Scientists develop salt-resistant trees

Israeli scientists have developed a way of breeding trees able to survive the world’s increasingly saline soil, and are now attempting to apply the same method to crops.


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The research by Arie Altman of the Institute of Plant Sciences and Genetics in Agriculture of the Hebrew University has special implications for countries like Israel, where farmers are being forced to increasingly salty water for irrigation because fresh-water supplies are already overexploited, the 9 September issue of The New Scientist reported. According to some estimates, more than half of the world’s agricultural land will become saline in the next half-century.

Altman’s team has isolated a protein called BspA that helps trees grow in salty conditions, which was discovered in a common European aspen, Populus tremula, which produces the protein when growing in salty soil. The researchers believe the protein may protect cells from high levels of salt by attracting water molecules and also by binding to other cell proteins, although they are still trying to ascertaining what the exact mechanism involved is.

The researchers managed to increase the aspens’ salt tolerance by giving them more copies of the gene for the protein. While normal aspens shed their leaves about five days after being exposed to very salty conditions, trees with extra BspA genes hang onto them for up to 10 days, Altman says. The team is now transferring the BspA gene to tobacco and tomato plants to see whether it can make these plants more salt-tolerant too.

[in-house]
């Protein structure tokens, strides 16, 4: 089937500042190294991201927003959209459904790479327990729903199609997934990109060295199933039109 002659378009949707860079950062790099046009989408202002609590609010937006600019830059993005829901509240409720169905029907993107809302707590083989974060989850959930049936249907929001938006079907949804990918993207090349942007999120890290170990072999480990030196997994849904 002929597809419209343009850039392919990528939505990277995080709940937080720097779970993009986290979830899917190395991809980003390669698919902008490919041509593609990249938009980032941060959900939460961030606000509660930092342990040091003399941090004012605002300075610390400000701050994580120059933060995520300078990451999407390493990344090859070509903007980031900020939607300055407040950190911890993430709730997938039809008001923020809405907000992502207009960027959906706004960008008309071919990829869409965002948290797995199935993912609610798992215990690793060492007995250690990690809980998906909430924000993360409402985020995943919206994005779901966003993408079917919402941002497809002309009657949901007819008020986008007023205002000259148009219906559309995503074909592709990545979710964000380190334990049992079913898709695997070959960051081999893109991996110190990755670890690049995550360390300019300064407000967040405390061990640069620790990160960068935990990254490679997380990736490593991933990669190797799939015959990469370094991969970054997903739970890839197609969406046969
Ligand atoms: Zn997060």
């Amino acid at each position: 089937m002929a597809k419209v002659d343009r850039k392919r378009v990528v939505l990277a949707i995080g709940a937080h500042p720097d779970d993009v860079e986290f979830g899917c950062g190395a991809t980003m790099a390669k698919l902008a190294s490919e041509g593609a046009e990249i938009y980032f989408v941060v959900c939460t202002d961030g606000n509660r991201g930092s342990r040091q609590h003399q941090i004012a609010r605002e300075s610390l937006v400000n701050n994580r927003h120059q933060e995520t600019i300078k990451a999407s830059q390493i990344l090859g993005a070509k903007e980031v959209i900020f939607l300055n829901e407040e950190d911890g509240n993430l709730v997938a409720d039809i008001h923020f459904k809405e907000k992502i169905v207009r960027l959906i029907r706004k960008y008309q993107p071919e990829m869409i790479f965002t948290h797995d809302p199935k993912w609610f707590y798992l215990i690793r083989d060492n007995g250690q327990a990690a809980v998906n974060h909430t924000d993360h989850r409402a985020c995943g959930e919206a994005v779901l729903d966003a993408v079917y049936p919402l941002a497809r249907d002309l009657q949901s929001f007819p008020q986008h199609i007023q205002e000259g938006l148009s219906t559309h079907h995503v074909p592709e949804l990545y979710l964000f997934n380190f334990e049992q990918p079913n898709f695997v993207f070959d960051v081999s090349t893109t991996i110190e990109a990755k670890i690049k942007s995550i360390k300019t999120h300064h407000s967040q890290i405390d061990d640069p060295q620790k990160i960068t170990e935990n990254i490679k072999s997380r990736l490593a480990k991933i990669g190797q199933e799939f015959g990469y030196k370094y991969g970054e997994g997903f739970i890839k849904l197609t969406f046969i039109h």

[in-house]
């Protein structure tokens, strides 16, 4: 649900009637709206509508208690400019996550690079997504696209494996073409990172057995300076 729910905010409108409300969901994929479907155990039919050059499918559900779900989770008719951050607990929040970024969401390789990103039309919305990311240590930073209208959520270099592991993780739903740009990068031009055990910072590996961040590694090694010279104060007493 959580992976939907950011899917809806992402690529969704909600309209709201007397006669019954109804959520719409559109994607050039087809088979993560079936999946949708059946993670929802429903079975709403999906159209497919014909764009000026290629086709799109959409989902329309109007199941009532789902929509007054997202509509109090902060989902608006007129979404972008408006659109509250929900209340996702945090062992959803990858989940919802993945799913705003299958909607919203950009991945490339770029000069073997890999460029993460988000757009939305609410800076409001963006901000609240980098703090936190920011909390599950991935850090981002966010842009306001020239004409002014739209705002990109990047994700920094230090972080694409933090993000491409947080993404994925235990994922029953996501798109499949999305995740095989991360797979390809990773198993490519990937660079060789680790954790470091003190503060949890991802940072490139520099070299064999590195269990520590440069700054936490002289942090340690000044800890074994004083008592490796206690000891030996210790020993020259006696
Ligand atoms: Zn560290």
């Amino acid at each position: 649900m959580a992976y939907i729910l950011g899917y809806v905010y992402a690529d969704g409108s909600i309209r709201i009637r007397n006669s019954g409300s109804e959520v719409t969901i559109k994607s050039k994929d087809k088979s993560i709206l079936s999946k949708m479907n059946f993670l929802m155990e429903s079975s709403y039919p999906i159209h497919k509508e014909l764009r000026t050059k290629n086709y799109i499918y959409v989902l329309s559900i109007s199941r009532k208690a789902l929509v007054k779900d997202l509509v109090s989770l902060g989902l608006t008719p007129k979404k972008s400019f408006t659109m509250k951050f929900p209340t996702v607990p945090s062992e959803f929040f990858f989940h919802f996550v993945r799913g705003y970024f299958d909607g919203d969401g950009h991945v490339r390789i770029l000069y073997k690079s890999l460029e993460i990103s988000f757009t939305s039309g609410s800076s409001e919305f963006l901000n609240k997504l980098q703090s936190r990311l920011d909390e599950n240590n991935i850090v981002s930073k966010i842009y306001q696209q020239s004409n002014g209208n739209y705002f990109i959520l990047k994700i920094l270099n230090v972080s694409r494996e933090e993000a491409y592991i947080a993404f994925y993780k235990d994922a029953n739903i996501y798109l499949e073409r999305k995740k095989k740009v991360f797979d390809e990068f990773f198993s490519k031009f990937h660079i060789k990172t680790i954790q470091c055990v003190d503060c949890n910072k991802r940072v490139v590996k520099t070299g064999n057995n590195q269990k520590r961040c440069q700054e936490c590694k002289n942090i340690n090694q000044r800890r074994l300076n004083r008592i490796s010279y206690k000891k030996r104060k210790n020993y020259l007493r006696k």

However, Altman suspects that many plants already have the BspA gene. If so, it may not be necessary to genetically engineer the gene into crops. “Once you have a molecular probe for the gene you can use it also in traditional breeding techniques to speed up selection. By developing molecular tools you can screen out the trees in which the gene is being expressed the most,” he said.

The researchers are also trying to uncover the secrets of a tree that handles salt even better than the aspen. The Euphrates poplar, Populus euphratica, survives in the salty soil near the Avdat spring in Israel. While part of its tolerance may be due to BspA, Altman suspects that other factors are involved.

Altman’s work is significant, says Dorothea Bartels of the Max Planck Institute for Plant Breeding in Cologne and the University of Bonn, because discovering how a tree protects itself against high salt levels is a major advance as most work has focused on other plants.

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